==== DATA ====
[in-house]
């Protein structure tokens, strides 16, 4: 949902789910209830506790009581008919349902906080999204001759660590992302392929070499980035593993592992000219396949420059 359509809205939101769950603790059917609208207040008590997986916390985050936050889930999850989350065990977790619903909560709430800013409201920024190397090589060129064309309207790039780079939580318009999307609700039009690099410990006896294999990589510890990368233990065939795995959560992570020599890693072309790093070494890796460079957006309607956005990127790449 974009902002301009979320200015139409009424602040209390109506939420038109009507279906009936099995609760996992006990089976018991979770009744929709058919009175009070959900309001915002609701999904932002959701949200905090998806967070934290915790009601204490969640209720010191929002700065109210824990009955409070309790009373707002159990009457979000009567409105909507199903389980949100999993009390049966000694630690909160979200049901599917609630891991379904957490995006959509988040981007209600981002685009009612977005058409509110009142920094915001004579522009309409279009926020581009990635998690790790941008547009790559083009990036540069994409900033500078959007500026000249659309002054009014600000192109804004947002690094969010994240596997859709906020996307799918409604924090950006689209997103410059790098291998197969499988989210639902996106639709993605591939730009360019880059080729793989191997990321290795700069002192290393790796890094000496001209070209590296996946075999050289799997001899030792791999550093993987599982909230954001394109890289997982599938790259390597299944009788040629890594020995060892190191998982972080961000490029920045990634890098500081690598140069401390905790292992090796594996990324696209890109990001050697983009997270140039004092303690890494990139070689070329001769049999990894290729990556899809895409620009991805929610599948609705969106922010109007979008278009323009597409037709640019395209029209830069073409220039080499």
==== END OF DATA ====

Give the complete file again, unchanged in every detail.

[in-house]
């Protein structure tokens, strides 16, 4: 949902789910209830506790009581008919349902906080999204001759660590992302392929070499980035593993592992000219396949420059 359509809205939101769950603790059917609208207040008590997986916390985050936050889930999850989350065990977790619903909560709430800013409201920024190397090589060129064309309207790039780079939580318009999307609700039009690099410990006896294999990589510890990368233990065939795995959560992570020599890693072309790093070494890796460079957006309607956005990127790449 974009902002301009979320200015139409009424602040209390109506939420038109009507279906009936099995609760996992006990089976018991979770009744929709058919009175009070959900309001915002609701999904932002959701949200905090998806967070934290915790009601204490969640209720010191929002700065109210824990009955409070309790009373707002159990009457979000009567409105909507199903389980949100999993009390049966000694630690909160979200049901599917609630891991379904957490995006959509988040981007209600981002685009009612977005058409509110009142920094915001004579522009309409279009926020581009990635998690790790941008547009790559083009990036540069994409900033500078959007500026000249659309002054009014600000192109804004947002690094969010994240596997859709906020996307799918409604924090950006689209997103410059790098291998197969499988989210639902996106639709993605591939730009360019880059080729793989191997990321290795700069002192290393790796890094000496001209070209590296996946075999050289799997001899030792791999550093993987599982909230954001394109890289997982599938790259390597299944009788040629890594020995060892190191998982972080961000490029920045990634890098500081690598140069401390905790292992090796594996990324696209890109990001050697983009997270140039004092303690890494990139070689070329001769049999990894290729990556899809895409620009991805929610599948609705969106922010109007979008278009323009597409037709640019395209029209830069073409220039080499």